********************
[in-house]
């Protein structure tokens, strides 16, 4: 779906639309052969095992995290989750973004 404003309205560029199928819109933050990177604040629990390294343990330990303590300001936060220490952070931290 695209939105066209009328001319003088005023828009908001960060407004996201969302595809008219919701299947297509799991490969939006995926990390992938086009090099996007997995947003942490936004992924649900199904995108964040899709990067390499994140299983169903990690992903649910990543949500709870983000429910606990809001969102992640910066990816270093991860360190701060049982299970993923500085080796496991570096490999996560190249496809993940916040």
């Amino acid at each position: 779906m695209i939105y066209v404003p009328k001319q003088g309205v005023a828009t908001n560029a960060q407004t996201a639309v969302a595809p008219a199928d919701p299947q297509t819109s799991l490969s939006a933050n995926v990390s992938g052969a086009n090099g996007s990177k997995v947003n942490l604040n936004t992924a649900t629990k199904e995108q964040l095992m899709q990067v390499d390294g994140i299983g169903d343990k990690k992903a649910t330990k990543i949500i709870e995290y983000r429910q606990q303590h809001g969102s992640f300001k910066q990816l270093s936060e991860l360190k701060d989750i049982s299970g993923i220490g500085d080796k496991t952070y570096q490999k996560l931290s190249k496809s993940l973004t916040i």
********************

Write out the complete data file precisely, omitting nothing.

[in-house]
């Protein structure tokens, strides 16, 4: 779906639309052969095992995290989750973004 404003309205560029199928819109933050990177604040629990390294343990330990303590300001936060220490952070931290 695209939105066209009328001319003088005023828009908001960060407004996201969302595809008219919701299947297509799991490969939006995926990390992938086009090099996007997995947003942490936004992924649900199904995108964040899709990067390499994140299983169903990690992903649910990543949500709870983000429910606990809001969102992640910066990816270093991860360190701060049982299970993923500085080796496991570096490999996560190249496809993940916040």
């Amino acid at each position: 779906m695209i939105y066209v404003p009328k001319q003088g309205v005023a828009t908001n560029a960060q407004t996201a639309v969302a595809p008219a199928d919701p299947q297509t819109s799991l490969s939006a933050n995926v990390s992938g052969a086009n090099g996007s990177k997995v947003n942490l604040n936004t992924a649900t629990k199904e995108q964040l095992m899709q990067v390499d390294g994140i299983g169903d343990k990690k992903a649910t330990k990543i949500i709870e995290y983000r429910q606990q303590h809001g969102s992640f300001k910066q990816l270093s936060e991860l360190k701060d989750i049982s299970g993923i220490g500085d080796k496991t952070y570096q490999k996560l931290s190249k496809s993940l973004t916040i």